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Thummel v. PSI Transport, L.L.C.

United States District Court, D. Kansas

March 13, 2018

BETHA THUMMEL, Plaintiff,
v.
PSI TRANSPORT, L.L.C., Defendants.

          ORDER DENYING MOTION TO AMEND COMPLAINT

          Kenneth G. Gale, United States Magistrate Judge.

         Before the Court is the Plaintiff's Motion to Amend Complaint (Doc. 89) to add a tort claim based on the theory of spoliation. Because the proposed amendment would be futile, the motion is DENIED.

         FACTUAL BACKGROUND

         This action arises out of the employment and discharge of Plaintiff by the Defendant, PSI. The actions currently plead under the Amended Complaint (Doc. 16) are violations of the fair labor standards act, a failure to pay overtime wages, sexual harassment in violation of Title VII (42 U.S.C. §§2000e), retaliatory discharge (whistleblowing), defamation, and violations of the Family and Medical Leave Act.

         The Defendant asserts a counter-claim against Plaintiff alleging misappropriation of company funds. (Doc. 18.) Causes of action in the Counterclaim include unjust enrichment for money had and received, conversion, breach of fiduciary duty, misrepresentation, mail fraud and civil conspiracy.

         Collateral to this case, a criminal action was filed against Plaintiff by the State of Kansas based on PSI's claims of embezzlement. That case proceeded to trial in October of 2017. Part of the defense at that trial included a claim by Plaintiff, supported by expert testimony, that data on a computer hard drive which was destroyed by PSI would have established a defense to the criminal claims. Plaintiff was found guilty at trial on several counts. Plaintiff states in her reply that the conviction is currently being appealed.

         The proposed Second Amended Complaint (Doc. 89-1, Count VI) purports to allege a cause of action for “Spoliation of Evidence.” It alleges that Defendant has a duty to preserve evidence for the criminal case under K.S.A. § 21-5905, which prohibits destruction of evidence in a criminal case. There was also a letter request for the preservation of evidence in this civil case. Plaintiff alleges that the Defendant “caused” the computer hard-drive data to be destroyed. Plaintiff alleges that, as a result, she was “unable to defend all the criminal embezzlement charges against her.” She requests damages, apparently for being convicted of the criminal charges. In her reply, Plaintiff suggests her claim may include her failure to defend the current counter claims.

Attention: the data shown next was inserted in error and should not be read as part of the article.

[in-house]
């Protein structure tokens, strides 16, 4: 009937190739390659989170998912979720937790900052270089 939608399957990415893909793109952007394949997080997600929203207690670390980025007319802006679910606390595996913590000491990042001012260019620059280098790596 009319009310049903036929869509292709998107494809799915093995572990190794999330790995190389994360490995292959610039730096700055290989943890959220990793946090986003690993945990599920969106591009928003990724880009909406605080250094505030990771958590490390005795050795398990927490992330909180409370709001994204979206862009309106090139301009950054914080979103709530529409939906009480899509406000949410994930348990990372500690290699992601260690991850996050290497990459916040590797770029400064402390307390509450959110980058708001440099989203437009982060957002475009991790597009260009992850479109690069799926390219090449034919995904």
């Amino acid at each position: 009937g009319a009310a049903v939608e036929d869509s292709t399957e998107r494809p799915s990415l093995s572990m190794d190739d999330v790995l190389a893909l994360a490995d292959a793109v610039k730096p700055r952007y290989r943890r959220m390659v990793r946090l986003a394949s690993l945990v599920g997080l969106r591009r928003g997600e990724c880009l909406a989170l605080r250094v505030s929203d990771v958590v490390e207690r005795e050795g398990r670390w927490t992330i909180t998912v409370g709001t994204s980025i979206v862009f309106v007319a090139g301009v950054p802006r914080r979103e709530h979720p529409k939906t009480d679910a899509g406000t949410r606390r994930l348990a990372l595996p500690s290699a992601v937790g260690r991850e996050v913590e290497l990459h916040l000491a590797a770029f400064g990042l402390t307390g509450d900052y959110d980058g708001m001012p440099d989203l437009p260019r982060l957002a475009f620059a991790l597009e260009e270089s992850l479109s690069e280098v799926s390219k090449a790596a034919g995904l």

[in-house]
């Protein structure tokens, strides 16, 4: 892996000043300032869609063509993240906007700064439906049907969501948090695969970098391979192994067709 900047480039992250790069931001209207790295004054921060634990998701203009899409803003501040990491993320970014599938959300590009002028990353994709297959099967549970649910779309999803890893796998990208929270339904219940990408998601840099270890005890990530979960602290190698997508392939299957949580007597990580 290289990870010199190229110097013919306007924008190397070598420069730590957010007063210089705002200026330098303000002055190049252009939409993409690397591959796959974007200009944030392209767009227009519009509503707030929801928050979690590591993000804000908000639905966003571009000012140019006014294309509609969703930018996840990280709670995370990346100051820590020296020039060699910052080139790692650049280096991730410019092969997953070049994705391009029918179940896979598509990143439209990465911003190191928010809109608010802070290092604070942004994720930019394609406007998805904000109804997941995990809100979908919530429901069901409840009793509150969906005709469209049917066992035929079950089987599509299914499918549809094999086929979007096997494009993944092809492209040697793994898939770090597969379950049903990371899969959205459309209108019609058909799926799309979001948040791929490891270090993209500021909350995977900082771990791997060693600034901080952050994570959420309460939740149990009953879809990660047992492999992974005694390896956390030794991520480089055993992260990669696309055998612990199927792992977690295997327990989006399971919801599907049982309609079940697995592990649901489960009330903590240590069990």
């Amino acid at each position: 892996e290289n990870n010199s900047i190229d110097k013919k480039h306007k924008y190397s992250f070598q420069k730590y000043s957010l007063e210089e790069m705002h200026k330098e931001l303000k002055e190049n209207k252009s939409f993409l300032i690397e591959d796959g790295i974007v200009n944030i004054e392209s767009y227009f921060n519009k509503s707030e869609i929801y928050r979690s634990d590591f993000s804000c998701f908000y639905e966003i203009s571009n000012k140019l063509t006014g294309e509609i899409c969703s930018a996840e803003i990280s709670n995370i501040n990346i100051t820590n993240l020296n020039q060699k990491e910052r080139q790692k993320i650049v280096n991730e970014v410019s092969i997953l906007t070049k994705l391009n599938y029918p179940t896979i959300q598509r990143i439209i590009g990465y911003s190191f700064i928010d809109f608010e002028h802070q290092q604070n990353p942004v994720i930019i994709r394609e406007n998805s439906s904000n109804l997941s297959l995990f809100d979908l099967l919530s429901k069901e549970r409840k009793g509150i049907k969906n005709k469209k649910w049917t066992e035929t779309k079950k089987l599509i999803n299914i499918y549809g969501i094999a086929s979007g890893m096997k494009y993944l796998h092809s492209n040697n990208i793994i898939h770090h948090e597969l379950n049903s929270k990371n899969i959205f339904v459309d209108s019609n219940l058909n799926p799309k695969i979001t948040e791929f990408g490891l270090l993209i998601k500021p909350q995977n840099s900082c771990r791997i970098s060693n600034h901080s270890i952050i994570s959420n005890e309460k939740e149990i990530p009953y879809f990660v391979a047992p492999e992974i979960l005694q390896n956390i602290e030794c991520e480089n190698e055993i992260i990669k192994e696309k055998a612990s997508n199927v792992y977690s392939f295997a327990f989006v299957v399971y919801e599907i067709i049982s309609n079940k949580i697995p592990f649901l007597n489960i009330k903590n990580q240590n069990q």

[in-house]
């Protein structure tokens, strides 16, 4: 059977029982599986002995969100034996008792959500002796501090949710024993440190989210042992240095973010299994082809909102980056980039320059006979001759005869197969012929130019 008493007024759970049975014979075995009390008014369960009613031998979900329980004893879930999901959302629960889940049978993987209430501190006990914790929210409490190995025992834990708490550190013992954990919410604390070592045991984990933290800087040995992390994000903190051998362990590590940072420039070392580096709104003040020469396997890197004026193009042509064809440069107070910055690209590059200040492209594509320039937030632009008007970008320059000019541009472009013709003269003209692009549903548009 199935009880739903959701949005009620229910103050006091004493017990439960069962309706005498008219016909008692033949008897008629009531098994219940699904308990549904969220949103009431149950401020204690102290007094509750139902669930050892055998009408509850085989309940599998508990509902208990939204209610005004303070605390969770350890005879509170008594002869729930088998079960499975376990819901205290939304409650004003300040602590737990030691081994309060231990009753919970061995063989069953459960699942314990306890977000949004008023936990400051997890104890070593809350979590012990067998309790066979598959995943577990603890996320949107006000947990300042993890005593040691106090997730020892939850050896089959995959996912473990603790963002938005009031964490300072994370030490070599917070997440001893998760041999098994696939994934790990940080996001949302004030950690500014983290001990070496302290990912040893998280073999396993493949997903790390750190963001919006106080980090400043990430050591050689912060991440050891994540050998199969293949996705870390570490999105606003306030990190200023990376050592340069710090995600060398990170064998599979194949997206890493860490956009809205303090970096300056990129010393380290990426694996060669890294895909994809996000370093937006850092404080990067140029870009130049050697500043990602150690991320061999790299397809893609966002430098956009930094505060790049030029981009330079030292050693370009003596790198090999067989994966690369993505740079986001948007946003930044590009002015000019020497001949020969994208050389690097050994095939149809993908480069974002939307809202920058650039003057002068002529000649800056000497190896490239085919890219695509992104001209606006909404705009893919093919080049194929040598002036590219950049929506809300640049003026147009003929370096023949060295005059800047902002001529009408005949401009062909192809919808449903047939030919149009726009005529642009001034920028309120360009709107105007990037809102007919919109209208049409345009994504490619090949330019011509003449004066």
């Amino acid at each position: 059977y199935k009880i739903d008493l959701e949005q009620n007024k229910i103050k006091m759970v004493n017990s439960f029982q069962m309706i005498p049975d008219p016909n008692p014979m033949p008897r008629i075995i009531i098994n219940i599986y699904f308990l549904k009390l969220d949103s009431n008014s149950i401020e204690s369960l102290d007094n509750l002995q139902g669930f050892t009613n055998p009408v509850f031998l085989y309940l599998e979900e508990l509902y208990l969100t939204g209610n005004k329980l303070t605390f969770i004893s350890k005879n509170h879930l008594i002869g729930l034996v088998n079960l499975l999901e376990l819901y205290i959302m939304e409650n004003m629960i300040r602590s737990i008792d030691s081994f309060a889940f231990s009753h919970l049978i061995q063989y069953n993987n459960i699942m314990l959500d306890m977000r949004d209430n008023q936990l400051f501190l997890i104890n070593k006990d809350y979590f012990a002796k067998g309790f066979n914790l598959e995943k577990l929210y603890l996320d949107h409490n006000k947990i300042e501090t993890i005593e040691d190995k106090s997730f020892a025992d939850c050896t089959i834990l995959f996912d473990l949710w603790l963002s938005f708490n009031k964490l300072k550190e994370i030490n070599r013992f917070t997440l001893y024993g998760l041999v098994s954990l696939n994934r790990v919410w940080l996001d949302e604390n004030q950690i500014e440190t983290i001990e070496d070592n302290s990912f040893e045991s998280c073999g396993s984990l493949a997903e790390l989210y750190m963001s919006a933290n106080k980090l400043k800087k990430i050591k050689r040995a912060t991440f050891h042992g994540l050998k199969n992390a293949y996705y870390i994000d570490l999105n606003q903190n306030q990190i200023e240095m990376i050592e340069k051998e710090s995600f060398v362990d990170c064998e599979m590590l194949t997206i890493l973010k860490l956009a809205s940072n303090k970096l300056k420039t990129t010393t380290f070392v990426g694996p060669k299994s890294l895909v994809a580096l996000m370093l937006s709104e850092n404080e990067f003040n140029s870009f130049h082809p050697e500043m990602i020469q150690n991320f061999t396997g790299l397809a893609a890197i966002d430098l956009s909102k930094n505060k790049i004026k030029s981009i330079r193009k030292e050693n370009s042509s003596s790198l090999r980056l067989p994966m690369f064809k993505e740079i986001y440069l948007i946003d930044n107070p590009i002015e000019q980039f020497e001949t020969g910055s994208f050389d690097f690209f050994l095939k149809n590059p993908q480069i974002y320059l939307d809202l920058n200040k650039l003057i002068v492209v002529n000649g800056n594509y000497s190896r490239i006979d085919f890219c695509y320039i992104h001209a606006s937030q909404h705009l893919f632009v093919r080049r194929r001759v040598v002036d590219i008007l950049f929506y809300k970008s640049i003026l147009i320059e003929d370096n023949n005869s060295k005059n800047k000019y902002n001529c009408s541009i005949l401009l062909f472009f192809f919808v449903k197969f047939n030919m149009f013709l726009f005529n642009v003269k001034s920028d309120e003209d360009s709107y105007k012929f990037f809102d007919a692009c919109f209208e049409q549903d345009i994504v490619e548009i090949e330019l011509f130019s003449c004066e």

ANALYSIS

         A. Standard for Consideration of the Motion

         Federal Rule 15(a) provides, in pertinent part, that “a party may amend its pleading only with the opposing party's written consent or the court's leave.” In the absence of any apparent or declared reason, such as undue delay, undue prejudice to the opposing party, bad faith or dilatory motive, failure to cure deficiencies by amendments previously allowed, or futility of amendment, leave to amend should be freely given, as required by the federal rule. Foman v. Davis, 371 U.S. 178, 182, 83 S.Ct. 227, 230, 9 L.Ed.2d 222 (1962); Frank v. U.S. West, Inc., 3 F.3d 1357, 1365 (10th Cir.1993).

         A court is justified in denying a motion to amend as futile if the proposed amendment could not withstand a motion to dismiss or otherwise fails to state a claim. Ketchum v. Cruz, 961 F.2d 916, 920 (10th Cir.1992); see 6 Wright, Miller & Kane, FEDERAL PRACTICE AND PROCEDURE § 1487 at 642 (1990).

         B. Kansas Does Not Recognize a Tort of Spoliation Independent of an Underlying Cause of Action

         This Court has previously rejected the recognition of an independent tort of spoliation. Nkemakolam v. St. John's Military School, 890 F.Supp.2d 1260 (2012), based on guidance from the Kansas Supreme Court in Superior Boiler Works, Inc. v. Kimball, et al, 292 Kan.885, 259 P.2d 676 (2011) and Koplin v. Rosel Well Perforators, Inc., 241 Kan. 206, 734 P.2d 1177 (1987). See also Foster v. Lawrence Memorial Hospital, 809 F.Supp. 831 (D. Kan. 1992). Some exception in cases in which there is a special relationship between the parties which would create a separate duty in either tort or contract to preserve information. This Court is doubtful that such an action exists. Even if available, however, it would not be cognizable under these facts.

         Generally, the principal of spoliation of evidence recognizes a procedural remedy in civil cases in which an opposing party has failed to preserve or has destroyed evidence. See generally Oldenkamp v. United American Ins. Co., 619 F.3d 1243 (10th Cir. 2010). This is based on the general duty of a party to preserve evidence or follows a specific demand to preserve evidence. Not a separate cause of action, spoliation of evidence may result in a procedural remedy within the litigation as a sanction. Depending on the nature of the violation ...


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